12th Sep2019

‘Wicked Witches’ Review

by Chris Cummings

Stars: Duncan Casey, Justin Marosa, Kitt Proudfoot, Samantha Schnitzler, Jasmin Clark | Written by Martin J Pickering, Mark Pickering | Directed by Martin J Pickering

wicked-witches-poster

Directed by Martin J Pickering (Stealing Moses) who also wrote the film along with his brother Mark Pickering, Wicked Witches (aka The Witches of Dumpling Farm) is a new horror movie about a guy named Mark who is kicked out of his house by his wife and ends up back at a place called Dumpling Farm where he’d spent many days partying it up during his youth. There, he runs into his old buddy Ian who may or may not be (but definitely is) possessed by a gaggle of evil witches. Mark wants to catch up with his old buddy and throw a party, all the while having nightmares and visions of blood and death and evil things occurring. Not really the best start to life in his new home. It’s a bad day at the farm for Mark as these creepy witches try their best to capture his soul.

I was drawn to the premise of Wicked Witches because, quite frankly, it sounded like it was something a little different for the modern era of horror. We don’t really see too many witch-horror flicks about. It isn’t a bad looking film, either, with some nice camera work at times and an atmosphere that builds fairly well once things get going. The script, however, is a big flaw. It’s just not very good, and there were a number of times where I questioned my own ability to keep going with this film. It must be said, also, that there’s a definite influence to be found here, from The Evil Dead movies and other horror classics, and that’s fine. Fair enough. I have no problem with a clear influence being seen when it comes to horror or any type of film, but it perhaps takes it to the point of feeling like it takes a bit too much from the films it attempts to maybe pay homage to.

The characters themselves are a touch on the typical side, they’re not the sort of characters with deep or complex personalities that we can root for or relate to. There’s a big problem with that, for me, especially when it comes to horror films. When there’s a premise in which characters are in danger of death or torture or even having their souls sucked from their bodies, we really do need to care about them, and we need to have reasons to feel some sort of sympathy towards the protagonists, and we need to feel apathy towards the evil ones, the antagonists, the villains. It was missing here, big-time sadly, and it ended up feeling flat and cliched. A film unable to really get running. I thought the acting was fine, it didn’t upset me, I just felt like the performers themselves could have done with a stronger plot and better scripts in order to shine in any manner. It sucks to say it, but it was hard to get through this.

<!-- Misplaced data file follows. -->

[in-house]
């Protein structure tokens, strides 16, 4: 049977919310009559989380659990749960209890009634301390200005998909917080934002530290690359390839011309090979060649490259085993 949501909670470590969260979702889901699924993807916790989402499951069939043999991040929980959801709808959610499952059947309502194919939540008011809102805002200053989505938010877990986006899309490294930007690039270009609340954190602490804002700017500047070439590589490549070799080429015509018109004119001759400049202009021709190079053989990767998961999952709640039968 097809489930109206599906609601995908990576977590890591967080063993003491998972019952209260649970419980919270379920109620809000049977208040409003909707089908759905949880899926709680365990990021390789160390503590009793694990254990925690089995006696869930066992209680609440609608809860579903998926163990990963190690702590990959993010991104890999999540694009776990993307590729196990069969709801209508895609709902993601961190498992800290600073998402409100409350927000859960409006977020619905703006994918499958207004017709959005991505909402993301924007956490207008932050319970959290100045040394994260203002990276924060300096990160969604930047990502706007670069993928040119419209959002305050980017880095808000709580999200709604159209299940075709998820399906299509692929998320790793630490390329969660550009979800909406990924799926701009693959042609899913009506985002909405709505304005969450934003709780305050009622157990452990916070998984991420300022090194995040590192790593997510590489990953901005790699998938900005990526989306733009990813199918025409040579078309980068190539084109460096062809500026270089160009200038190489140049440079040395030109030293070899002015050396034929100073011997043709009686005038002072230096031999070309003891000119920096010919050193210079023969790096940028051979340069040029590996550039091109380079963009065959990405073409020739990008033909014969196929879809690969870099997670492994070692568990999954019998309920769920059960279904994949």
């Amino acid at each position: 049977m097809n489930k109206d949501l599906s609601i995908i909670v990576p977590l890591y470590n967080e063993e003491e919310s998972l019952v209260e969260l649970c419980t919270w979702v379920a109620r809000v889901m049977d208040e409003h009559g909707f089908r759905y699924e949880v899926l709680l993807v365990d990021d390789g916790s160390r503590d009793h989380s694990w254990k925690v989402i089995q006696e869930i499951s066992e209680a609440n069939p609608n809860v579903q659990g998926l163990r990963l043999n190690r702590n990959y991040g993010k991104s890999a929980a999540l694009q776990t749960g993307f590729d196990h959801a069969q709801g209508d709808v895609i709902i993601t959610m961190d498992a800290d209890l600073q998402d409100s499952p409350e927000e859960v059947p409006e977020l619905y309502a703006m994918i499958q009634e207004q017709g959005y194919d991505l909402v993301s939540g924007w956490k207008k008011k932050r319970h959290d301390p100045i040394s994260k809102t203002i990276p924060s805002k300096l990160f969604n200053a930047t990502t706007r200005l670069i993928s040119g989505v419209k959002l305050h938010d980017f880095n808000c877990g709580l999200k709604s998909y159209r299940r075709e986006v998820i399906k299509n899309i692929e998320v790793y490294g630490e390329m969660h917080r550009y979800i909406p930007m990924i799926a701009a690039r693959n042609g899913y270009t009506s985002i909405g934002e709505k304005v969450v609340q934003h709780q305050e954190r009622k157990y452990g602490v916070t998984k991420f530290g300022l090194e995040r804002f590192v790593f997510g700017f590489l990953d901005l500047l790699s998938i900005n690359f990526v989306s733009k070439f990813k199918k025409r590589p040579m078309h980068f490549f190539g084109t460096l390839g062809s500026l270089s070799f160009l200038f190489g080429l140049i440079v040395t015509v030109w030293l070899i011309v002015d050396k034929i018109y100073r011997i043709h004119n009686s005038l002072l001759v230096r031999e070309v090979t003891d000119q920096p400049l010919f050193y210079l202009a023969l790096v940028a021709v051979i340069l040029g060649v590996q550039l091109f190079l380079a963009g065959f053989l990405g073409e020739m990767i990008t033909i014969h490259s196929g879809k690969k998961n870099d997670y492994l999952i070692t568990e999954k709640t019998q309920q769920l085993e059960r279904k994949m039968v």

I did notice that Wicked Witches, though only 80 minutes long, felt much longer. It dragged on way too much and it really shouldn’t have, especially with it being pretty short. I don’t get any pleasure out of struggling to like a film, but that was the case with this one, and it’s a shame. The practical effects and some of the props were okay, and there were some cool ideas to be found among the elements of the movie that were lacklustre and tedious. If the characters had been built better and the pacing of the story had been sorted out to an acceptable level, then perhaps this could have been an entertaining horror romp, but it fails on many levels. The horror itself is barely present, and though I thought a couple of visuals with the witches were creepy enough, I thought it once again fell short with the horror. It’s a horror film. Make it scary.

I so want to say that the final third of the movie is better than the preceding two-thirds, and I was entertained a bit more once things kicked into a higher gear. I like a slow-burn horror film, believe me I do, but when the plot and character development is emaciated and the horror is hard to find, it makes it much more difficult to enjoy what you’re watching. I wish we’d learned more about the witches, about why they do what they do, and given a reason to care about the people they want to destroy. It’s a haphazard film and one I was disappointed by, but I can’t say it’s entirely without its charms. I’m not sure I can recommend it, but hey… we all have our opinions and some folks might dig this much more than I did.

*½  1.5/5

Wicked Witches is out now in the US from Midnight Releasing.

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